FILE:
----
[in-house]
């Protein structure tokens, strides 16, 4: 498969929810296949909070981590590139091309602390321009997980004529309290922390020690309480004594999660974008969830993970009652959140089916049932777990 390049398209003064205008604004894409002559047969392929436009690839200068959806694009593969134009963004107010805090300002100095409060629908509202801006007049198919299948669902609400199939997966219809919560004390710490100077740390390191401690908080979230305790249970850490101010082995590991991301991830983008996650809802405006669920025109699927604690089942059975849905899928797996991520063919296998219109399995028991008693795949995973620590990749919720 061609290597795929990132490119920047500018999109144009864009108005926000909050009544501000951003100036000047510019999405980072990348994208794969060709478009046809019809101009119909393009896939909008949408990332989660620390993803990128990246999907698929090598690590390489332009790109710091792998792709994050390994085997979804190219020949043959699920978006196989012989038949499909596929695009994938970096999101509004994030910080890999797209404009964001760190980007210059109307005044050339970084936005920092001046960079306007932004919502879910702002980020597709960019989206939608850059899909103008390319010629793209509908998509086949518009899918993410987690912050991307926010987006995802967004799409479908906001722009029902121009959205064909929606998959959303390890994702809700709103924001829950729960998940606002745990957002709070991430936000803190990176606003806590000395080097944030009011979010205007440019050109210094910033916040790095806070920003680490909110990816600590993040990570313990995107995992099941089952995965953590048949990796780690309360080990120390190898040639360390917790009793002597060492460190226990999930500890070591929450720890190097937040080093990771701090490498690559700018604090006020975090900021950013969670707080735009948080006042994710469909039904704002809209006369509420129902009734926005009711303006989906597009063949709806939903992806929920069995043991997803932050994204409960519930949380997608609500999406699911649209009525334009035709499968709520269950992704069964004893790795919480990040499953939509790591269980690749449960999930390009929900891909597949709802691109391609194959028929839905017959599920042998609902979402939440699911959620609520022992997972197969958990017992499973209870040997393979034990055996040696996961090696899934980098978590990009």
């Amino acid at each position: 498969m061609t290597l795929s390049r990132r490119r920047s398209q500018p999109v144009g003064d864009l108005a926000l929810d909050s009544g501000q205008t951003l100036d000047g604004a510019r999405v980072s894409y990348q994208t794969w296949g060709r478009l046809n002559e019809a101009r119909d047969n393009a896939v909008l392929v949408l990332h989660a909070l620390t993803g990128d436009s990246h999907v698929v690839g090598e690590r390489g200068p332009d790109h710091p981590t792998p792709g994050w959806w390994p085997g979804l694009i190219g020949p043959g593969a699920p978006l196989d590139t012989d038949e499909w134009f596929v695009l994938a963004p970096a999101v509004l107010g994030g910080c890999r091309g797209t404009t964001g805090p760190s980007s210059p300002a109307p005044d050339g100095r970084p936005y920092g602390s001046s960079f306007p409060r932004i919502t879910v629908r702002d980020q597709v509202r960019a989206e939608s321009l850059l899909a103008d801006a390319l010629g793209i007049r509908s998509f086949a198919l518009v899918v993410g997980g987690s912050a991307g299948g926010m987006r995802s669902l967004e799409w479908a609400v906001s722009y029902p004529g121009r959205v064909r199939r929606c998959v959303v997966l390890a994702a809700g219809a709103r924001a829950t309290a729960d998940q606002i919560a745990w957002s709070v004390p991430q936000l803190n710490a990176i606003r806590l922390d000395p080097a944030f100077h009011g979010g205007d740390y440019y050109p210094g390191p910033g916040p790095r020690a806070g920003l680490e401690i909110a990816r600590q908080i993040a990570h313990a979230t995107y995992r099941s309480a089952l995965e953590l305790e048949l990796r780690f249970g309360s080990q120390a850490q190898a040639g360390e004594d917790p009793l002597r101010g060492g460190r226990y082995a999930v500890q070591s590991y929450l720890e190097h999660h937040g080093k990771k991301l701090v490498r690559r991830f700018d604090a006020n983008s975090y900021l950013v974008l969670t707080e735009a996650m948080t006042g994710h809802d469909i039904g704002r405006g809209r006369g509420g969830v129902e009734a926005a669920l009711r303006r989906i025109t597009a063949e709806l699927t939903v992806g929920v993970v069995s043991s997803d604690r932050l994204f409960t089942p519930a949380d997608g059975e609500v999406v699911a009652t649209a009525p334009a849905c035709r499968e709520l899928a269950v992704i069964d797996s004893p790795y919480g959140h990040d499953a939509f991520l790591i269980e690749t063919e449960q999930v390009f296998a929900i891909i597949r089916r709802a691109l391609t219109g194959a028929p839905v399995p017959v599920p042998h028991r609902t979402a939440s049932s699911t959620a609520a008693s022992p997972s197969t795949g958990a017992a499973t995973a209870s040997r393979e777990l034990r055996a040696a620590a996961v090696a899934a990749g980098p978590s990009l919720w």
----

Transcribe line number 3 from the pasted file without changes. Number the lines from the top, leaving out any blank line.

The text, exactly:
């Amino acid at each position: 498969m061609t290597l795929s390049r990132r490119r920047s398209q500018p999109v144009g003064d864009l108005a926000l929810d909050s009544g501000q205008t951003l100036d000047g604004a510019r999405v980072s894409y990348q994208t794969w296949g060709r478009l046809n002559e019809a101009r119909d047969n393009a896939v909008l392929v949408l990332h989660a909070l620390t993803g990128d436009s990246h999907v698929v690839g090598e690590r390489g200068p332009d790109h710091p981590t792998p792709g994050w959806w390994p085997g979804l694009i190219g020949p043959g593969a699920p978006l196989d590139t012989d038949e499909w134009f596929v695009l994938a963004p970096a999101v509004l107010g994030g910080c890999r091309g797209t404009t964001g805090p760190s980007s210059p300002a109307p005044d050339g100095r970084p936005y920092g602390s001046s960079f306007p409060r932004i919502t879910v629908r702002d980020q597709v509202r960019a989206e939608s321009l850059l899909a103008d801006a390319l010629g793209i007049r509908s998509f086949a198919l518009v899918v993410g997980g987690s912050a991307g299948g926010m987006r995802s669902l967004e799409w479908a609400v906001s722009y029902p004529g121009r959205v064909r199939r929606c998959v959303v997966l390890a994702a809700g219809a709103r924001a829950t309290a729960d998940q606002i919560a745990w957002s709070v004390p991430q936000l803190n710490a990176i606003r806590l922390d000395p080097a944030f100077h009011g979010g205007d740390y440019y050109p210094g390191p910033g916040p790095r020690a806070g920003l680490e401690i909110a990816r600590q908080i993040a990570h313990a979230t995107y995992r099941s309480a089952l995965e953590l305790e048949l990796r780690f249970g309360s080990q120390a850490q190898a040639g360390e004594d917790p009793l002597r101010g060492g460190r226990y082995a999930v500890q070591s590991y929450l720890e190097h999660h937040g080093k990771k991301l701090v490498r690559r991830f700018d604090a006020n983008s975090y900021l950013v974008l969670t707080e735009a996650m948080t006042g994710h809802d469909i039904g704002r405006g809209r006369g509420g969830v129902e009734a926005a669920l009711r303006r989906i025109t597009a063949e709806l699927t939903v992806g929920v993970v069995s043991s997803d604690r932050l994204f409960t089942p519930a949380d997608g059975e609500v999406v699911a009652t649209a009525p334009a849905c035709r499968e709520l899928a269950v992704i069964d797996s004893p790795y919480g959140h990040d499953a939509f991520l790591i269980e690749t063919e449960q999930v390009f296998a929900i891909i597949r089916r709802a691109l391609t219109g194959a028929p839905v399995p017959v599920p042998h028991r609902t979402a939440s049932s699911t959620a609520a008693s022992p997972s197969t795949g958990a017992a499973t995973a209870s040997r393979e777990l034990r055996a040696a620590a996961v090696a899934a990749g980098p978590s990009l919720w």